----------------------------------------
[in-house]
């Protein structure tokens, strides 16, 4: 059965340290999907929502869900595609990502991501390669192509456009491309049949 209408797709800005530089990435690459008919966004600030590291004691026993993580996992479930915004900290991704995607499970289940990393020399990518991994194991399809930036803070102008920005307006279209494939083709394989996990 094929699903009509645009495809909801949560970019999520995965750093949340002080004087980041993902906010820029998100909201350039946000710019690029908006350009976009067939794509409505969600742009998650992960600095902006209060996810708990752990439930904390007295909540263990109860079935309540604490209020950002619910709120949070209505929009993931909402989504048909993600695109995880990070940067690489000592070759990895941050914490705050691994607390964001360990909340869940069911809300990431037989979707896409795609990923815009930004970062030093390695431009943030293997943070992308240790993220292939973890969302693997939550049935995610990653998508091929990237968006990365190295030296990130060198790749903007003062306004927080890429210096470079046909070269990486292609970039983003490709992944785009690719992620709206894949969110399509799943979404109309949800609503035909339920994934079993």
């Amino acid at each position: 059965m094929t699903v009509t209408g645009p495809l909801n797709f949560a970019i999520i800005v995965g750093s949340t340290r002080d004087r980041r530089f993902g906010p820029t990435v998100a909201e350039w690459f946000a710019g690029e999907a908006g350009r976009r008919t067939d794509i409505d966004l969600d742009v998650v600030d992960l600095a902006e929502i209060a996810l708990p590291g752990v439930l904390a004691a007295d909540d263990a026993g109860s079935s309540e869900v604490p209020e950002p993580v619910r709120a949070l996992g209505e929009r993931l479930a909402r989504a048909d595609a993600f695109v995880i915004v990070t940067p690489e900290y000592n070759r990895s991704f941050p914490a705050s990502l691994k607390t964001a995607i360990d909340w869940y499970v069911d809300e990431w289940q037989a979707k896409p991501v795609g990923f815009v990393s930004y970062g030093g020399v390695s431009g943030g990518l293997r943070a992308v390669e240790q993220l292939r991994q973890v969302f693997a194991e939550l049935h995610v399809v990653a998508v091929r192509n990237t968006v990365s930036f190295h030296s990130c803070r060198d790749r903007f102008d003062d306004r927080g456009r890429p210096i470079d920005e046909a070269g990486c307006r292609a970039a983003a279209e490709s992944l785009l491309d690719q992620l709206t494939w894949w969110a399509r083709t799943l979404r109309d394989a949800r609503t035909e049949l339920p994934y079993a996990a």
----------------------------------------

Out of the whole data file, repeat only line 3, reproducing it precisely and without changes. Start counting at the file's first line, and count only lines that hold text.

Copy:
């Amino acid at each position: 059965m094929t699903v009509t209408g645009p495809l909801n797709f949560a970019i999520i800005v995965g750093s949340t340290r002080d004087r980041r530089f993902g906010p820029t990435v998100a909201e350039w690459f946000a710019g690029e999907a908006g350009r976009r008919t067939d794509i409505d966004l969600d742009v998650v600030d992960l600095a902006e929502i209060a996810l708990p590291g752990v439930l904390a004691a007295d909540d263990a026993g109860s079935s309540e869900v604490p209020e950002p993580v619910r709120a949070l996992g209505e929009r993931l479930a909402r989504a048909d595609a993600f695109v995880i915004v990070t940067p690489e900290y000592n070759r990895s991704f941050p914490a705050s990502l691994k607390t964001a995607i360990d909340w869940y499970v069911d809300e990431w289940q037989a979707k896409p991501v795609g990923f815009v990393s930004y970062g030093g020399v390695s431009g943030g990518l293997r943070a992308v390669e240790q993220l292939r991994q973890v969302f693997a194991e939550l049935h995610v399809v990653a998508v091929r192509n990237t968006v990365s930036f190295h030296s990130c803070r060198d790749r903007f102008d003062d306004r927080g456009r890429p210096i470079d920005e046909a070269g990486c307006r292609a970039a983003a279209e490709s992944l785009l491309d690719q992620l709206t494939w894949w969110a399509r083709t799943l979404r109309d394989a949800r609503t035909e049949l339920p994934y079993a996990a």